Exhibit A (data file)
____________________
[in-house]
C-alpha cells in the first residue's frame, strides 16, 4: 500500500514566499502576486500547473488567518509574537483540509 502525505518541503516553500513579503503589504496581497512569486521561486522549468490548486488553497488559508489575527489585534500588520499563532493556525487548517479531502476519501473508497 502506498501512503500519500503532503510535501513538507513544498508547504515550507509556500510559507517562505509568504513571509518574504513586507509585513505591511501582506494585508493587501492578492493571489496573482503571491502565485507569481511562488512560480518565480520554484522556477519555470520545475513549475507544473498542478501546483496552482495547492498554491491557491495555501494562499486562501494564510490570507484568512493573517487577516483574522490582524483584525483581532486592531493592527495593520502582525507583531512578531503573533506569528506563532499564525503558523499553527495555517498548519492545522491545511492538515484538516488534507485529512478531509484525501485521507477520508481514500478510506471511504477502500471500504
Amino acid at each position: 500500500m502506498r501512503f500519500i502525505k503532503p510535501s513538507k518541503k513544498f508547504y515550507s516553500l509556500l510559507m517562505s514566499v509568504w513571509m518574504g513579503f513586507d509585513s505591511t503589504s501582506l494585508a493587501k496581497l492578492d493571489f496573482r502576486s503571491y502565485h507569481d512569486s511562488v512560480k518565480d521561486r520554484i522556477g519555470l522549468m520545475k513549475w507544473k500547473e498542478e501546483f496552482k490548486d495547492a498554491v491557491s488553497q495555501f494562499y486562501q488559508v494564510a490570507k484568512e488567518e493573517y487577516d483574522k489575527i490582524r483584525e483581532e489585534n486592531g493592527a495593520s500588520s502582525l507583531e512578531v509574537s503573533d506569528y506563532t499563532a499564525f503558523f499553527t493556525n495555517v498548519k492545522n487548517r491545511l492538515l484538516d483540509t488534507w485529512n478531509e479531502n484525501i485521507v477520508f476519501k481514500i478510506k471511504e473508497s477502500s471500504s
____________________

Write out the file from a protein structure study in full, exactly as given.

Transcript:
[in-house]
C-alpha cells in the first residue's frame, strides 16, 4: 500500500514566499502576486500547473488567518509574537483540509 502525505518541503516553500513579503503589504496581497512569486521561486522549468490548486488553497488559508489575527489585534500588520499563532493556525487548517479531502476519501473508497 502506498501512503500519500503532503510535501513538507513544498508547504515550507509556500510559507517562505509568504513571509518574504513586507509585513505591511501582506494585508493587501492578492493571489496573482503571491502565485507569481511562488512560480518565480520554484522556477519555470520545475513549475507544473498542478501546483496552482495547492498554491491557491495555501494562499486562501494564510490570507484568512493573517487577516483574522490582524483584525483581532486592531493592527495593520502582525507583531512578531503573533506569528506563532499564525503558523499553527495555517498548519492545522491545511492538515484538516488534507485529512478531509484525501485521507477520508481514500478510506471511504477502500471500504
Amino acid at each position: 500500500m502506498r501512503f500519500i502525505k503532503p510535501s513538507k518541503k513544498f508547504y515550507s516553500l509556500l510559507m517562505s514566499v509568504w513571509m518574504g513579503f513586507d509585513s505591511t503589504s501582506l494585508a493587501k496581497l492578492d493571489f496573482r502576486s503571491y502565485h507569481d512569486s511562488v512560480k518565480d521561486r520554484i522556477g519555470l522549468m520545475k513549475w507544473k500547473e498542478e501546483f496552482k490548486d495547492a498554491v491557491s488553497q495555501f494562499y486562501q488559508v494564510a490570507k484568512e488567518e493573517y487577516d483574522k489575527i490582524r483584525e483581532e489585534n486592531g493592527a495593520s500588520s502582525l507583531e512578531v509574537s503573533d506569528y506563532t499563532a499564525f503558523f499553527t493556525n495555517v498548519k492545522n487548517r491545511l492538515l484538516d483540509t488534507w485529512n478531509e479531502n484525501i485521507v477520508f476519501k481514500i478510506k471511504e473508497s477502500s471500504s